We are happy to inform you that the latest issue of the journal is now available and includes the following contributions:   Lucy Greenwood, Revisiting Bifurcation and Efficiency in International Arbitration Proceedings In 2011, the author published an analysis of available empirical data on bifurcation of disputes in this journal. The article, ‘Does Bifurcation Really…

On 23 May 2019, the Arbitration Institute of the Finland Chamber of Commerce (FAI) hosted the 15th IFCAI Biennial Conference in Helsinki. The International Federation of Commercial Arbitration Institutions (IFCAI) organises the “IFCAI Biennial Conference” every two years in cooperation with an IFCAI member arbitration institution. This year it was hosted by the FAI in lieu…

The main concerns of parties when considering arbitration are the costs and length of arbitration proceedings (see, e.g., Queen Mary University of London 2018 International Arbitration Survey). The popularity of arbitration as a method of resolving construction disputes thus depends largely on whether costs can be reduced and efficiency maintained. This is particularly the case…

A common concern for parties when opting for an African country as a seat of arbitration is the extent of judicial intervention in the arbitration. Whilst certain African national courts have swayed back and forth between exercising sovereignty and upholding party autonomy in arbitration there is a positive inkling that African national courts are more…

During the London International Dispute Week in May this year (which was covered at the Kluwer Arbitration Blog in depth, see here), a panel on “energy disputes in a disruptive world” focused on the increasing prevalence of claims against energy companies in relation to climate change or for involvement in human rights impacts. I had…

Report from a Workshop Hosted by Squire Patton Boggs and Delos on 30 May 2019 in Prague It has been a while now that buzzword of innovation has made its way into the traditionally conservative legal world. While a number of smart tech tools for lawyers such as contract automation or document management systems with numerous…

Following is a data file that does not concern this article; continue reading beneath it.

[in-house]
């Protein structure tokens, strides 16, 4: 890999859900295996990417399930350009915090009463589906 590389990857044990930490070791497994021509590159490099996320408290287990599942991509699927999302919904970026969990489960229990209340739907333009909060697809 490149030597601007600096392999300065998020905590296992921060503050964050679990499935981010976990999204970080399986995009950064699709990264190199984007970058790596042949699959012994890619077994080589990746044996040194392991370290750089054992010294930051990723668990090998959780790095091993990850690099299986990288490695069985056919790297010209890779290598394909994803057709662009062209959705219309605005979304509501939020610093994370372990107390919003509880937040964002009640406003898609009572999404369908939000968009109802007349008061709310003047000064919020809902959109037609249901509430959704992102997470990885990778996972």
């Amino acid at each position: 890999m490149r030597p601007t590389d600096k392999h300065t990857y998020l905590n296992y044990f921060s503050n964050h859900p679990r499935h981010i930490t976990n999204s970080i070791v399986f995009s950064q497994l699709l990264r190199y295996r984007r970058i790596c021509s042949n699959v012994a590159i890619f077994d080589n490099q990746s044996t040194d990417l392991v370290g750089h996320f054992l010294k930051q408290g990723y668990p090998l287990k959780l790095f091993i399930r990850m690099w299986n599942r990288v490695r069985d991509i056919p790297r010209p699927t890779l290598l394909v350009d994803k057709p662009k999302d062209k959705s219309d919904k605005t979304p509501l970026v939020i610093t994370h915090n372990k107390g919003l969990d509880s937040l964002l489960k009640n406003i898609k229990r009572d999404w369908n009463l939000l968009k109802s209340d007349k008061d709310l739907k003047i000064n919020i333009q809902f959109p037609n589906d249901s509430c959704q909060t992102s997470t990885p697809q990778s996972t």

The publication of the Rules on the Efficient Conduct of Proceedings in Arbitration (“Prague Rules”) on 14 December 2018 heralded a challenge to the well-established incumbent (i.e. the International Bar Association (“IBA”) Rules on the Taking of Evidence (“Evidence Rules”)) and prompted much debate amongst the arbitral community, including at least six posts on this…

Prof. Dr. Jelena Perović, from the University of Belgrade (Serbia) and Dr. Nataša Hadžimanović, from Gabriel Arbitration (Zurich, Switzerland), launched the Round Table on Arbitration in 2018 as a forum to discuss controversial issues, share experiences and highlight new trends in arbitration. The 2nd Round Table on Arbitration took place in the magnificent rooms of…

International trade and investment arbitration in Latin America has come a long way over the last two decades as discussed in the book Trade Agreements, Investment Protection and Dispute Settlement in Latin America.  More recently, new generation trade and investment agreements entered into by Latin American states have progressively included innovative dispute resolution mechanisms, shaping…

On 22 March 2019, the Netherlands published its new model BIT (“2019 Dutch Model BIT”). The new model text may well set the scene for a new generation of investment treaties, paving the way with progressive rules on sustainable development and gender empowerment. The 2019 Dutch Model BIT is a refined version of the initial…

  A common concern for arbitration practitioners in Africa is that when it comes to African seated arbitrations, African practitioners are underrepresented. The African Arbitration Association (AfAA) was set up as a combined vision of practitioners in the region to create a platform that would encourage and create more opportunities for greater representation of African…

The regular readers of the Kluwer Arbitration Blog will recall my blog at the beginning of this year in which I predicted that 2019 would be the ‘Year of the big Harvest’ for the European Commission regarding its efforts to permanently change the landscape of international investment law and arbitration. This posts will review the…